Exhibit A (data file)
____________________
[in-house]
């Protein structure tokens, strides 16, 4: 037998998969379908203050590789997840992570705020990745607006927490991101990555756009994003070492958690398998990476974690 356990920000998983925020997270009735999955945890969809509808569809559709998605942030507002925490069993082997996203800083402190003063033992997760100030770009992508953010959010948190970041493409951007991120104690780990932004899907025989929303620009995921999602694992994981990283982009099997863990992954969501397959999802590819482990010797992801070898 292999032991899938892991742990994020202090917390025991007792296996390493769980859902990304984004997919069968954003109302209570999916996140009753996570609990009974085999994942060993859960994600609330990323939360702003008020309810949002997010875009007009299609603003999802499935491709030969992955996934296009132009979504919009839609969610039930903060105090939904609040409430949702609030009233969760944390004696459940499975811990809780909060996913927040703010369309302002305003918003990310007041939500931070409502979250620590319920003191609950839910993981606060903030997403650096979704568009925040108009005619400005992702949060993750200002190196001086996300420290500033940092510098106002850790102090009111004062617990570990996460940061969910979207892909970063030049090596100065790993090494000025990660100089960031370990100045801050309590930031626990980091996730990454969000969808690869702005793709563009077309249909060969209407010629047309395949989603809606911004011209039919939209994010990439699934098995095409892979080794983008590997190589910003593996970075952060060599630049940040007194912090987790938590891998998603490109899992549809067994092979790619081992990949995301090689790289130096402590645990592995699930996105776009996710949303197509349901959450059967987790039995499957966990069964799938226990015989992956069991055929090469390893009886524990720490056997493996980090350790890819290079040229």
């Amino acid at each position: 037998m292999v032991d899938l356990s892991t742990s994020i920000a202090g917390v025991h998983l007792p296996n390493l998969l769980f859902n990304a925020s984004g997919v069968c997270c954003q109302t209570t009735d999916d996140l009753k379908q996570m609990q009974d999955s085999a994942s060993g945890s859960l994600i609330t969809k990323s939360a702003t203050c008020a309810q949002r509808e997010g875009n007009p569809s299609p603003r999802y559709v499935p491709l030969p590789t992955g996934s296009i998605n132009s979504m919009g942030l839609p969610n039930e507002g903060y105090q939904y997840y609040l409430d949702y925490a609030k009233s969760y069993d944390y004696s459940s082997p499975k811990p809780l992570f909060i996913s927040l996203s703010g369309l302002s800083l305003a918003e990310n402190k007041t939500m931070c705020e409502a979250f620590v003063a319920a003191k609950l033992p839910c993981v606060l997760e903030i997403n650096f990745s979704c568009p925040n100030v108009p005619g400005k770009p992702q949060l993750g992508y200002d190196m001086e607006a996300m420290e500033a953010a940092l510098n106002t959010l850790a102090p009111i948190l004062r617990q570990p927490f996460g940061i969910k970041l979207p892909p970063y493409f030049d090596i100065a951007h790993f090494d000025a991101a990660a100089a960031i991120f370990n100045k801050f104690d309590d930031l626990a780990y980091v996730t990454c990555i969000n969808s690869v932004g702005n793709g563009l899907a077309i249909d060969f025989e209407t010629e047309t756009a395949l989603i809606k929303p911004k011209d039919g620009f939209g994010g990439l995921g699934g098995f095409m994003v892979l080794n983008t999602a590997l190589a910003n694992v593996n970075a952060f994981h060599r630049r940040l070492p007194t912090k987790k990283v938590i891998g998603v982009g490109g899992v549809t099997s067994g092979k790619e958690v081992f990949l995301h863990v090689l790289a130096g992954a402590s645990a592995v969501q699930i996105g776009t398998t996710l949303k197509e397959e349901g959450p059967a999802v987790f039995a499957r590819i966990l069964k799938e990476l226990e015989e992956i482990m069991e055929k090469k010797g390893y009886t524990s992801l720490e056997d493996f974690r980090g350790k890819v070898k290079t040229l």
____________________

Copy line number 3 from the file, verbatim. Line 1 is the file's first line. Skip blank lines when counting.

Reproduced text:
């Amino acid at each position: 037998m292999v032991d899938l356990s892991t742990s994020i920000a202090g917390v025991h998983l007792p296996n390493l998969l769980f859902n990304a925020s984004g997919v069968c997270c954003q109302t209570t009735d999916d996140l009753k379908q996570m609990q009974d999955s085999a994942s060993g945890s859960l994600i609330t969809k990323s939360a702003t203050c008020a309810q949002r509808e997010g875009n007009p569809s299609p603003r999802y559709v499935p491709l030969p590789t992955g996934s296009i998605n132009s979504m919009g942030l839609p969610n039930e507002g903060y105090q939904y997840y609040l409430d949702y925490a609030k009233s969760y069993d944390y004696s459940s082997p499975k811990p809780l992570f909060i996913s927040l996203s703010g369309l302002s800083l305003a918003e990310n402190k007041t939500m931070c705020e409502a979250f620590v003063a319920a003191k609950l033992p839910c993981v606060l997760e903030i997403n650096f990745s979704c568009p925040n100030v108009p005619g400005k770009p992702q949060l993750g992508y200002d190196m001086e607006a996300m420290e500033a953010a940092l510098n106002t959010l850790a102090p009111i948190l004062r617990q570990p927490f996460g940061i969910k970041l979207p892909p970063y493409f030049d090596i100065a951007h790993f090494d000025a991101a990660a100089a960031i991120f370990n100045k801050f104690d309590d930031l626990a780990y980091v996730t990454c990555i969000n969808s690869v932004g702005n793709g563009l899907a077309i249909d060969f025989e209407t010629e047309t756009a395949l989603i809606k929303p911004k011209d039919g620009f939209g994010g990439l995921g699934g098995f095409m994003v892979l080794n983008t999602a590997l190589a910003n694992v593996n970075a952060f994981h060599r630049r940040l070492p007194t912090k987790k990283v938590i891998g998603v982009g490109g899992v549809t099997s067994g092979k790619e958690v081992f990949l995301h863990v090689l790289a130096g992954a402590s645990a592995v969501q699930i996105g776009t398998t996710l949303k197509e397959e349901g959450p059967a999802v987790f039995a499957r590819i966990l069964k799938e990476l226990e015989e992956i482990m069991e055929k090469k010797g390893y009886t524990s992801l720490e056997d493996f974690r980090g350790k890819v070898k290079t040229l």